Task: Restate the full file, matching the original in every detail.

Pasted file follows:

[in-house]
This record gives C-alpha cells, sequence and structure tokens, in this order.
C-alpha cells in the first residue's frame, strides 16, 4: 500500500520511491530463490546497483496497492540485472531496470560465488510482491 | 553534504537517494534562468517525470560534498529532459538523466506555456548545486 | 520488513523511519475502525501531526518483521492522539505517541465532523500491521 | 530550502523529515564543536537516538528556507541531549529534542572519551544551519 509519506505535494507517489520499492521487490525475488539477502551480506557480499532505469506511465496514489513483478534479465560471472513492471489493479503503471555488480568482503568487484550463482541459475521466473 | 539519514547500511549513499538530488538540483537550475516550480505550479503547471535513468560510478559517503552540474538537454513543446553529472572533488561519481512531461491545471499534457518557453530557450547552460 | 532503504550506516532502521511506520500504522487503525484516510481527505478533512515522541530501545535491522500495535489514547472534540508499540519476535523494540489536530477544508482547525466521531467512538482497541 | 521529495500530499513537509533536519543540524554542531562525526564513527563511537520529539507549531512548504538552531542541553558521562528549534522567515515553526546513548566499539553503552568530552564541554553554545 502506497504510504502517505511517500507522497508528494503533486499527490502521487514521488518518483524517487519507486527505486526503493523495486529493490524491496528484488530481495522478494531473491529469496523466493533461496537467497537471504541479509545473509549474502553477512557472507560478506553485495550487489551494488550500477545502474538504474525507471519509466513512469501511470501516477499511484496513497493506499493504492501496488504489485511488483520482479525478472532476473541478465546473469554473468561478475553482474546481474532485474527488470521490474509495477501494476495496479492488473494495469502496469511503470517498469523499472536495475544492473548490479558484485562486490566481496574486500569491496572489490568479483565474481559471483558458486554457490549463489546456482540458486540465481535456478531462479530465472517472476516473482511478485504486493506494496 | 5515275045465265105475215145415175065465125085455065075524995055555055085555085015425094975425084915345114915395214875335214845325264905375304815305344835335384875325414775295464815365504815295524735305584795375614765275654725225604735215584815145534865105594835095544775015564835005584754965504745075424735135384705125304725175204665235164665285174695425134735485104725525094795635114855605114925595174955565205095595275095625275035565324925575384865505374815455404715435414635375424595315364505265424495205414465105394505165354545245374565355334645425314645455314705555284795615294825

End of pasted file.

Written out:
[in-house]
This record gives C-alpha cells, sequence and structure tokens, in this order.
C-alpha cells in the first residue's frame, strides 16, 4: 500500500520511491530463490546497483496497492540485472531496470560465488510482491 | 553534504537517494534562468517525470560534498529532459538523466506555456548545486 | 520488513523511519475502525501531526518483521492522539505517541465532523500491521 | 530550502523529515564543536537516538528556507541531549529534542572519551544551519 509519506505535494507517489520499492521487490525475488539477502551480506557480499532505469506511465496514489513483478534479465560471472513492471489493479503503471555488480568482503568487484550463482541459475521466473 | 539519514547500511549513499538530488538540483537550475516550480505550479503547471535513468560510478559517503552540474538537454513543446553529472572533488561519481512531461491545471499534457518557453530557450547552460 | 532503504550506516532502521511506520500504522487503525484516510481527505478533512515522541530501545535491522500495535489514547472534540508499540519476535523494540489536530477544508482547525466521531467512538482497541 | 521529495500530499513537509533536519543540524554542531562525526564513527563511537520529539507549531512548504538552531542541553558521562528549534522567515515553526546513548566499539553503552568530552564541554553554545 502506497504510504502517505511517500507522497508528494503533486499527490502521487514521488518518483524517487519507486527505486526503493523495486529493490524491496528484488530481495522478494531473491529469496523466493533461496537467497537471504541479509545473509549474502553477512557472507560478506553485495550487489551494488550500477545502474538504474525507471519509466513512469501511470501516477499511484496513497493506499493504492501496488504489485511488483520482479525478472532476473541478465546473469554473468561478475553482474546481474532485474527488470521490474509495477501494476495496479492488473494495469502496469511503470517498469523499472536495475544492473548490479558484485562486490566481496574486500569491496572489490568479483565474481559471483558458486554457490549463489546456482540458486540465481535456478531462479530465472517472476516473482511478485504486493506494496 | 5515275045465265105475215145415175065465125085455065075524995055555055085555085015425094975425084915345114915395214875335214845325264905375304815305344835335384875325414775295464815365504815295524735305584795375614765275654725225604735215584815145534865105594835095544775015564835005584754965504745075424735135384705125304725175204665235164665285174695425134735485104725525094795635114855605114925595174955565205095595275095625275035565324925575384865505374815455404715435414635375424595315364505265424495205414465105394505165354545245374565355334645425314645455314705555284795615294825